Track record of sharing
SDMX is an initiative that is sponsored by the Bank of International Settlements (BIS), the European Central Bank (ECB), the International Monetary Fund (IMF), the Organisation for Economic Co-operation and Development (OECD), the United Nations (UN), the World Bank and Eurostat. The cooperation between these organisations originated before the SODI project, as they were had already been exchanging data and expertise. The common initiative came into existence after a series of executive meetings, which were further prepared in technical staff meetings in Paris, Maqua explains. Eurostat is the main beneficiary of the greater interoperability provided by the SDMX initiative, â€œbecause in contrast to the other institutions we receive data and pass it on, which is basically only the case with the ECB although it has a much narrower target areaâ€,Â explainsÂ Leonhard Maqua from the Eurostat team. Nonetheless, the initiative also brings many benefits to the other institutions as well. As Maqua says, â€œwe do something, they do something, and afterwards we can all use it together, because SDMX is a common standardâ€.
In the case of the SDMX converter, Eurostat was in charge of the development of the tool. It contracted a consortium of firms, which developed the converter in close cooperation with the Eurostat team. For testing purposes, the team worked closely together with the Bank of International Settlements (BIS) in order to test the software thoroughly and in areas where Eurostat could not have put the program through its paces by itself.Â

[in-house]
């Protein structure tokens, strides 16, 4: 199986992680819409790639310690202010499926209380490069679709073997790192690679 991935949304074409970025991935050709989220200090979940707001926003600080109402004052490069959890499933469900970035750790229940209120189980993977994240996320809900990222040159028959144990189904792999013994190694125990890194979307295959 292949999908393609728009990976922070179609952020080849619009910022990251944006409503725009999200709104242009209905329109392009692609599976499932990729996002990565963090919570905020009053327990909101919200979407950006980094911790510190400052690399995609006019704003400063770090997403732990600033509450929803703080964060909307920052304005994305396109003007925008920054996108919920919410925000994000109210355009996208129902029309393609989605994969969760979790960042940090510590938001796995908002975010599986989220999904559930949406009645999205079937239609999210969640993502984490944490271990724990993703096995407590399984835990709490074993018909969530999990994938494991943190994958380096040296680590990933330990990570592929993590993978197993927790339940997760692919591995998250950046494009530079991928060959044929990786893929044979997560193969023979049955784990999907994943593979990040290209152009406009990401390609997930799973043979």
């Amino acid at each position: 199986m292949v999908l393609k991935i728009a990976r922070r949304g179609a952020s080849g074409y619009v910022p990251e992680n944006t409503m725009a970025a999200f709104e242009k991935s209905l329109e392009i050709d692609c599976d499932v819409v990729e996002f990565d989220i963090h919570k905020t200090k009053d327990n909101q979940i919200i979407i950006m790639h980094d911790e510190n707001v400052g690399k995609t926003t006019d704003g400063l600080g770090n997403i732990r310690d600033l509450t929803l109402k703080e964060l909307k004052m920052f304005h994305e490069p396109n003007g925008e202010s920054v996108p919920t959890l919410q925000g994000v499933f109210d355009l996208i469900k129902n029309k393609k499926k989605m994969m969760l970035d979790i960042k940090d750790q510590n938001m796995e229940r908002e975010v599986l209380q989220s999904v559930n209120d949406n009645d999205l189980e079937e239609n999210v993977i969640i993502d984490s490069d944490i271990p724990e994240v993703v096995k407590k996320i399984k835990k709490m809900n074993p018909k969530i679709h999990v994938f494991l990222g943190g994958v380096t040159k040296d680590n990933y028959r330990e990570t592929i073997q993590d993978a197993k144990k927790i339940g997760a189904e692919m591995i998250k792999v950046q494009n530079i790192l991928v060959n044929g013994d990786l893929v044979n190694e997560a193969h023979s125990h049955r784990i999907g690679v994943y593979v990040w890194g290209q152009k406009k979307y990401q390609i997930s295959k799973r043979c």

Another example can be seen in the European Central Bank's Statistics Dashboard tool, which visualises statistical data in a way that is very clear and easily understandable. Although this tool was not developed by Eurostat, it will intensive use at Eurostat. This in turn will help in further improving the software. Cross-institutional developments are thus not considered an obstacle for the initiative, but rather help all participating institutions in some form or another.
Beyond the group of sponsoring organisations, the United Nation's Food and Agriculture Organisation has also started using the standard, which was a rather positive surprise to the Eurostat team.
For the success of the X-DIS program and the SDMX initiative, careful planning was one of the most important ingredients. Maqua highlights that â€œwe invested one and a half work years into the planning phase of the projectâ€, which enabled the project team to give clear predictions of the requirements for such a program.Â
With basically no advertisement and only with the help of the Open Source community and the widespread use across all sponsoring institutions has the SDMX standard achieved relatively large popularity. The standard is increasingly used by other - non-sponsoring- institutions and the private sector.Scope: International, Pan-European